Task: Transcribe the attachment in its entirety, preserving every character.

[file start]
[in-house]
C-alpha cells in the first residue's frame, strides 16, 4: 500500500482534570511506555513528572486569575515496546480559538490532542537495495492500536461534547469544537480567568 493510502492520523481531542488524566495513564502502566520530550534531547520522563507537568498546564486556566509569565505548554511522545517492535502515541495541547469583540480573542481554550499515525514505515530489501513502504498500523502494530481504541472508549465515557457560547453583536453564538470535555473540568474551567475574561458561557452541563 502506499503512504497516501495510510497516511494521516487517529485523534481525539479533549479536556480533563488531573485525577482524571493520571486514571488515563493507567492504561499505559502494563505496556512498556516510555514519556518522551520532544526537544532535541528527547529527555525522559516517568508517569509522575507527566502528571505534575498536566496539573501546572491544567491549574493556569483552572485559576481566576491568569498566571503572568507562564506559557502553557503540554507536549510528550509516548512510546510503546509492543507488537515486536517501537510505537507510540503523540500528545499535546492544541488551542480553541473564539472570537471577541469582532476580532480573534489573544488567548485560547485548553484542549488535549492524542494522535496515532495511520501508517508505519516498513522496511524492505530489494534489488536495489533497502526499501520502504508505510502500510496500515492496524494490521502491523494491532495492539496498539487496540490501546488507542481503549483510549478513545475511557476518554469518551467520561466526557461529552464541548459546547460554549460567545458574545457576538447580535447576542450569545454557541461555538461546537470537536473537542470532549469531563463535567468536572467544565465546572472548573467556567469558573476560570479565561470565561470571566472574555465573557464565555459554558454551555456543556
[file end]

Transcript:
[in-house]
C-alpha cells in the first residue's frame, strides 16, 4: 500500500482534570511506555513528572486569575515496546480559538490532542537495495492500536461534547469544537480567568 493510502492520523481531542488524566495513564502502566520530550534531547520522563507537568498546564486556566509569565505548554511522545517492535502515541495541547469583540480573542481554550499515525514505515530489501513502504498500523502494530481504541472508549465515557457560547453583536453564538470535555473540568474551567475574561458561557452541563 502506499503512504497516501495510510497516511494521516487517529485523534481525539479533549479536556480533563488531573485525577482524571493520571486514571488515563493507567492504561499505559502494563505496556512498556516510555514519556518522551520532544526537544532535541528527547529527555525522559516517568508517569509522575507527566502528571505534575498536566496539573501546572491544567491549574493556569483552572485559576481566576491568569498566571503572568507562564506559557502553557503540554507536549510528550509516548512510546510503546509492543507488537515486536517501537510505537507510540503523540500528545499535546492544541488551542480553541473564539472570537471577541469582532476580532480573534489573544488567548485560547485548553484542549488535549492524542494522535496515532495511520501508517508505519516498513522496511524492505530489494534489488536495489533497502526499501520502504508505510502500510496500515492496524494490521502491523494491532495492539496498539487496540490501546488507542481503549483510549478513545475511557476518554469518551467520561466526557461529552464541548459546547460554549460567545458574545457576538447580535447576542450569545454557541461555538461546537470537536473537542470532549469531563463535567468536572467544565465546572472548573467556567469558573476560570479565561470565561470571566472574555465573557464565555459554558454551555456543556